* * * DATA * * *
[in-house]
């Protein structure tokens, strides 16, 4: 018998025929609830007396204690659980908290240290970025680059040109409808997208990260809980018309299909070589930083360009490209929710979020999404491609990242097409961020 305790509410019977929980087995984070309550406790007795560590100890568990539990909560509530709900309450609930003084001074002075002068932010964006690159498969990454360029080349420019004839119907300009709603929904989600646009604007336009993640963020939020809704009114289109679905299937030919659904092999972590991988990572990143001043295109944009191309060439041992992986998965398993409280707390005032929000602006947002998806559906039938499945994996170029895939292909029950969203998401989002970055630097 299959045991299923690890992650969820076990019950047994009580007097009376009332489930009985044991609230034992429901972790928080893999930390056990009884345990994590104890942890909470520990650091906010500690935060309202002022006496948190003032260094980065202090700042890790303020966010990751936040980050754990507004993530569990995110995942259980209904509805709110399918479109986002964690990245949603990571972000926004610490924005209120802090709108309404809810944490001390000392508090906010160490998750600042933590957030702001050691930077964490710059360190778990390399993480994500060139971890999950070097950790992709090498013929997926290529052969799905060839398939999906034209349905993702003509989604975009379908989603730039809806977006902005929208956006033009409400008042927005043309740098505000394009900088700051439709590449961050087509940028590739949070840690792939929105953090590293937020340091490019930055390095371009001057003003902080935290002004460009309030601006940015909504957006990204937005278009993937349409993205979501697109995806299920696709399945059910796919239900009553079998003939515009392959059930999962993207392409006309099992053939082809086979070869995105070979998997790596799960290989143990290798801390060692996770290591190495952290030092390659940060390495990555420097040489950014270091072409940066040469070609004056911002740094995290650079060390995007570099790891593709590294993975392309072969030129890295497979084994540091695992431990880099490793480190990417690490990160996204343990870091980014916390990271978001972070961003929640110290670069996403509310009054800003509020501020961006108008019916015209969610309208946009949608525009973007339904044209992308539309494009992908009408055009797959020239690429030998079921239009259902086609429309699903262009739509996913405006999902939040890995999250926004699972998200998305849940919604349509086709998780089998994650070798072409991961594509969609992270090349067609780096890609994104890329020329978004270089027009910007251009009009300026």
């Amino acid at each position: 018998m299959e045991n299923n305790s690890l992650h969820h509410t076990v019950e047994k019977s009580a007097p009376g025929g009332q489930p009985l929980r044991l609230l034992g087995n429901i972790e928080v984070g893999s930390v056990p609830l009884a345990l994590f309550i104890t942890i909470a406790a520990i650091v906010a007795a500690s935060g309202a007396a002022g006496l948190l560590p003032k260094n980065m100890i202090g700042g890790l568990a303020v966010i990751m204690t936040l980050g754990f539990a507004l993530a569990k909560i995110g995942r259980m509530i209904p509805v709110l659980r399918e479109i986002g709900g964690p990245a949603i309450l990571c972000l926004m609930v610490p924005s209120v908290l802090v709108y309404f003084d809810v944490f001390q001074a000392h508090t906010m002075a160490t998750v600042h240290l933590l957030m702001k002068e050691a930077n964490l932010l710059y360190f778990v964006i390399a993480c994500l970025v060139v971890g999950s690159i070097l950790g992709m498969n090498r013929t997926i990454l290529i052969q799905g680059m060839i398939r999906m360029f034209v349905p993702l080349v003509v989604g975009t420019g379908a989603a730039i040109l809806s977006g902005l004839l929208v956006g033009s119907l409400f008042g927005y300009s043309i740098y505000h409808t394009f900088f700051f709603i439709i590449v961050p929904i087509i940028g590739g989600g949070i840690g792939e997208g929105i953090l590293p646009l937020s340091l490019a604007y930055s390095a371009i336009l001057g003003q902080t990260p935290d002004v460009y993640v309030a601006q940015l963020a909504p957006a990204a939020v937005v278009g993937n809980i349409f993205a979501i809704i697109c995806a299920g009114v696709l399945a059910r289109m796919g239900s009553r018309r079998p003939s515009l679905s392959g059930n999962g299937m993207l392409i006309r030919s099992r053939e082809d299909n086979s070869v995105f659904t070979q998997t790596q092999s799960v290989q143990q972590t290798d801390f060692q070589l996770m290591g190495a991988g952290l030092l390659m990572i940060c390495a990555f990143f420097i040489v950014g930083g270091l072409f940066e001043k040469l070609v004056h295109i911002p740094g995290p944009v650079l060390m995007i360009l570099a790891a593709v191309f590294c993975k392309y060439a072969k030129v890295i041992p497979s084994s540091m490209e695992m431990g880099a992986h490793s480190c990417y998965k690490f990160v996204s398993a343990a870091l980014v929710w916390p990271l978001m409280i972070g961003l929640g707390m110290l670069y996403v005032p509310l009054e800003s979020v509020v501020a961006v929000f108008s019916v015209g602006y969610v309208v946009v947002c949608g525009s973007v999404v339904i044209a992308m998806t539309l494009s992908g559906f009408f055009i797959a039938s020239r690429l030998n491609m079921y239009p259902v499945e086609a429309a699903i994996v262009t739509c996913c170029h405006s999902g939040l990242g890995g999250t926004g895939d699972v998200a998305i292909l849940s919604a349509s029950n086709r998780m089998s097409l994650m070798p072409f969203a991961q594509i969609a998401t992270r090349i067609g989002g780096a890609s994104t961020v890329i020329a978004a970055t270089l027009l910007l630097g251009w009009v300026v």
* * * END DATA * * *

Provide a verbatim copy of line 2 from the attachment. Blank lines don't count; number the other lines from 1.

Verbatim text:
């Protein structure tokens, strides 16, 4: 018998025929609830007396204690659980908290240290970025680059040109409808997208990260809980018309299909070589930083360009490209929710979020999404491609990242097409961020 305790509410019977929980087995984070309550406790007795560590100890568990539990909560509530709900309450609930003084001074002075002068932010964006690159498969990454360029080349420019004839119907300009709603929904989600646009604007336009993640963020939020809704009114289109679905299937030919659904092999972590991988990572990143001043295109944009191309060439041992992986998965398993409280707390005032929000602006947002998806559906039938499945994996170029895939292909029950969203998401989002970055630097 299959045991299923690890992650969820076990019950047994009580007097009376009332489930009985044991609230034992429901972790928080893999930390056990009884345990994590104890942890909470520990650091906010500690935060309202002022006496948190003032260094980065202090700042890790303020966010990751936040980050754990507004993530569990995110995942259980209904509805709110399918479109986002964690990245949603990571972000926004610490924005209120802090709108309404809810944490001390000392508090906010160490998750600042933590957030702001050691930077964490710059360190778990390399993480994500060139971890999950070097950790992709090498013929997926290529052969799905060839398939999906034209349905993702003509989604975009379908989603730039809806977006902005929208956006033009409400008042927005043309740098505000394009900088700051439709590449961050087509940028590739949070840690792939929105953090590293937020340091490019930055390095371009001057003003902080935290002004460009309030601006940015909504957006990204937005278009993937349409993205979501697109995806299920696709399945059910796919239900009553079998003939515009392959059930999962993207392409006309099992053939082809086979070869995105070979998997790596799960290989143990290798801390060692996770290591190495952290030092390659940060390495990555420097040489950014270091072409940066040469070609004056911002740094995290650079060390995007570099790891593709590294993975392309072969030129890295497979084994540091695992431990880099490793480190990417690490990160996204343990870091980014916390990271978001972070961003929640110290670069996403509310009054800003509020501020961006108008019916015209969610309208946009949608525009973007339904044209992308539309494009992908009408055009797959020239690429030998079921239009259902086609429309699903262009739509996913405006999902939040890995999250926004699972998200998305849940919604349509086709998780089998994650070798072409991961594509969609992270090349067609780096890609994104890329020329978004270089027009910007251009009009300026």